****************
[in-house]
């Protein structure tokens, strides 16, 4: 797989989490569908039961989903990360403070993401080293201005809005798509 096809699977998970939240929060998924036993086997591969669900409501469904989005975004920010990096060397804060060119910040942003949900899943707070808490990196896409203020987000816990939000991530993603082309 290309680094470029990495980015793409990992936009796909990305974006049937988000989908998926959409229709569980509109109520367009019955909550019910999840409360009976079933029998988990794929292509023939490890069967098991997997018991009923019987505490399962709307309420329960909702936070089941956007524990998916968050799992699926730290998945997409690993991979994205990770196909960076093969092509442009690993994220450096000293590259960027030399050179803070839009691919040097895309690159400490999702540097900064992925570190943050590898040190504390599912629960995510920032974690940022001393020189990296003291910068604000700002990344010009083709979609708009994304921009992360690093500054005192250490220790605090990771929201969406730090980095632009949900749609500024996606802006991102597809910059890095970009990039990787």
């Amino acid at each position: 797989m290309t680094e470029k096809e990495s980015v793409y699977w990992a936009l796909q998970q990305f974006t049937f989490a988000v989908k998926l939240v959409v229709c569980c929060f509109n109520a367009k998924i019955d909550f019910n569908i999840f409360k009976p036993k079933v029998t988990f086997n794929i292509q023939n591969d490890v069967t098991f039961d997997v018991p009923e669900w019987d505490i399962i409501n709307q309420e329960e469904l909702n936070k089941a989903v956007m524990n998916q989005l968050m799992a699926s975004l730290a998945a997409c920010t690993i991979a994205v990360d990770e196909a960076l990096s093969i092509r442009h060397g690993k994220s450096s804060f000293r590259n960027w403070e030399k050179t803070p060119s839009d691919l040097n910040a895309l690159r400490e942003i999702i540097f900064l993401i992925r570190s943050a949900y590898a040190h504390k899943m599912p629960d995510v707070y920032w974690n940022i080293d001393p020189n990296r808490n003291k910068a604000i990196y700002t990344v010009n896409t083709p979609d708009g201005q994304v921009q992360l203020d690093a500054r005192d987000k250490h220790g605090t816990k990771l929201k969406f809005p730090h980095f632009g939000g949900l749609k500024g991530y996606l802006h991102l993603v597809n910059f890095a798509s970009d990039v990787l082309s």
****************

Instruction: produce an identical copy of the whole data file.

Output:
[in-house]
């Protein structure tokens, strides 16, 4: 797989989490569908039961989903990360403070993401080293201005809005798509 096809699977998970939240929060998924036993086997591969669900409501469904989005975004920010990096060397804060060119910040942003949900899943707070808490990196896409203020987000816990939000991530993603082309 290309680094470029990495980015793409990992936009796909990305974006049937988000989908998926959409229709569980509109109520367009019955909550019910999840409360009976079933029998988990794929292509023939490890069967098991997997018991009923019987505490399962709307309420329960909702936070089941956007524990998916968050799992699926730290998945997409690993991979994205990770196909960076093969092509442009690993994220450096000293590259960027030399050179803070839009691919040097895309690159400490999702540097900064992925570190943050590898040190504390599912629960995510920032974690940022001393020189990296003291910068604000700002990344010009083709979609708009994304921009992360690093500054005192250490220790605090990771929201969406730090980095632009949900749609500024996606802006991102597809910059890095970009990039990787």
């Amino acid at each position: 797989m290309t680094e470029k096809e990495s980015v793409y699977w990992a936009l796909q998970q990305f974006t049937f989490a988000v989908k998926l939240v959409v229709c569980c929060f509109n109520a367009k998924i019955d909550f019910n569908i999840f409360k009976p036993k079933v029998t988990f086997n794929i292509q023939n591969d490890v069967t098991f039961d997997v018991p009923e669900w019987d505490i399962i409501n709307q309420e329960e469904l909702n936070k089941a989903v956007m524990n998916q989005l968050m799992a699926s975004l730290a998945a997409c920010t690993i991979a994205v990360d990770e196909a960076l990096s093969i092509r442009h060397g690993k994220s450096s804060f000293r590259n960027w403070e030399k050179t803070p060119s839009d691919l040097n910040a895309l690159r400490e942003i999702i540097f900064l993401i992925r570190s943050a949900y590898a040190h504390k899943m599912p629960d995510v707070y920032w974690n940022i080293d001393p020189n990296r808490n003291k910068a604000i990196y700002t990344v010009n896409t083709p979609d708009g201005q994304v921009q992360l203020d690093a500054r005192d987000k250490h220790g605090t816990k990771l929201k969406f809005p730090h980095f632009g939000g949900l749609k500024g991530y996606l802006h991102l993603v597809n910059f890095a798509s970009d990039v990787l082309s």